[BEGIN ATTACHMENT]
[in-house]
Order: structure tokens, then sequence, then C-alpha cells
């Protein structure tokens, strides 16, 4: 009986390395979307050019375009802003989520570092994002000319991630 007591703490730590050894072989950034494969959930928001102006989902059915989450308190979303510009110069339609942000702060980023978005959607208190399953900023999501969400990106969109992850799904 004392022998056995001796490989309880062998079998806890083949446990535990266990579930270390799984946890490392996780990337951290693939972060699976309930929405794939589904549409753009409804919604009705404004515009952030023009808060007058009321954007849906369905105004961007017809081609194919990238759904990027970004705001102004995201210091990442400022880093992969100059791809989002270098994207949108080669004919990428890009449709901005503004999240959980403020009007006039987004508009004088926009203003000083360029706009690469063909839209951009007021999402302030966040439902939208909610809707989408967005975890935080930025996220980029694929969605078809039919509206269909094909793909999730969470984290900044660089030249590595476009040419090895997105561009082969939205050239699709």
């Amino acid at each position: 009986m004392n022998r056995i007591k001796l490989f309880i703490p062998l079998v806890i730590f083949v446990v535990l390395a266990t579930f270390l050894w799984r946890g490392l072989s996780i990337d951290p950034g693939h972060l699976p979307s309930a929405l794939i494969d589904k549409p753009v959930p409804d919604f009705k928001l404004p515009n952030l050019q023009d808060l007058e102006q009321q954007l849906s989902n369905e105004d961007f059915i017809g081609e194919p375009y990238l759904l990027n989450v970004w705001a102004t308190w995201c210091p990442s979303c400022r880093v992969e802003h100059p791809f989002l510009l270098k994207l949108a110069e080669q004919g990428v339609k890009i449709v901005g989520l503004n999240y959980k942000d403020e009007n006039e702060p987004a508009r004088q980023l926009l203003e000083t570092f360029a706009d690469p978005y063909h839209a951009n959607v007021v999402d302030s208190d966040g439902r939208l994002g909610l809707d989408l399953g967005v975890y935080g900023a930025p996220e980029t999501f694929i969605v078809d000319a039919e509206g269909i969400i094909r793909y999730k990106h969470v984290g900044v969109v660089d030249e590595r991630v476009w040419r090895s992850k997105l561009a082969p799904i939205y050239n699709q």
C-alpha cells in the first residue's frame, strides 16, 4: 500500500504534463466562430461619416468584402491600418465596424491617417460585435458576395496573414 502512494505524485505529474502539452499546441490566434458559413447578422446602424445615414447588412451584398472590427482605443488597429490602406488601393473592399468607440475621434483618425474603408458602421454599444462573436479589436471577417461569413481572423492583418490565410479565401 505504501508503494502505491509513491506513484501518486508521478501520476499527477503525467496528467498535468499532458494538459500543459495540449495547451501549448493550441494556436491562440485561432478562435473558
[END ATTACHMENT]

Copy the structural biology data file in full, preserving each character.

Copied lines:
[in-house]
Order: structure tokens, then sequence, then C-alpha cells
């Protein structure tokens, strides 16, 4: 009986390395979307050019375009802003989520570092994002000319991630 007591703490730590050894072989950034494969959930928001102006989902059915989450308190979303510009110069339609942000702060980023978005959607208190399953900023999501969400990106969109992850799904 004392022998056995001796490989309880062998079998806890083949446990535990266990579930270390799984946890490392996780990337951290693939972060699976309930929405794939589904549409753009409804919604009705404004515009952030023009808060007058009321954007849906369905105004961007017809081609194919990238759904990027970004705001102004995201210091990442400022880093992969100059791809989002270098994207949108080669004919990428890009449709901005503004999240959980403020009007006039987004508009004088926009203003000083360029706009690469063909839209951009007021999402302030966040439902939208909610809707989408967005975890935080930025996220980029694929969605078809039919509206269909094909793909999730969470984290900044660089030249590595476009040419090895997105561009082969939205050239699709």
């Amino acid at each position: 009986m004392n022998r056995i007591k001796l490989f309880i703490p062998l079998v806890i730590f083949v446990v535990l390395a266990t579930f270390l050894w799984r946890g490392l072989s996780i990337d951290p950034g693939h972060l699976p979307s309930a929405l794939i494969d589904k549409p753009v959930p409804d919604f009705k928001l404004p515009n952030l050019q023009d808060l007058e102006q009321q954007l849906s989902n369905e105004d961007f059915i017809g081609e194919p375009y990238l759904l990027n989450v970004w705001a102004t308190w995201c210091p990442s979303c400022r880093v992969e802003h100059p791809f989002l510009l270098k994207l949108a110069e080669q004919g990428v339609k890009i449709v901005g989520l503004n999240y959980k942000d403020e009007n006039e702060p987004a508009r004088q980023l926009l203003e000083t570092f360029a706009d690469p978005y063909h839209a951009n959607v007021v999402d302030s208190d966040g439902r939208l994002g909610l809707d989408l399953g967005v975890y935080g900023a930025p996220e980029t999501f694929i969605v078809d000319a039919e509206g269909i969400i094909r793909y999730k990106h969470v984290g900044v969109v660089d030249e590595r991630v476009w040419r090895s992850k997105l561009a082969p799904i939205y050239n699709q």
C-alpha cells in the first residue's frame, strides 16, 4: 500500500504534463466562430461619416468584402491600418465596424491617417460585435458576395496573414 502512494505524485505529474502539452499546441490566434458559413447578422446602424445615414447588412451584398472590427482605443488597429490602406488601393473592399468607440475621434483618425474603408458602421454599444462573436479589436471577417461569413481572423492583418490565410479565401 505504501508503494502505491509513491506513484501518486508521478501520476499527477503525467496528467498535468499532458494538459500543459495540449495547451501549448493550441494556436491562440485561432478562435473558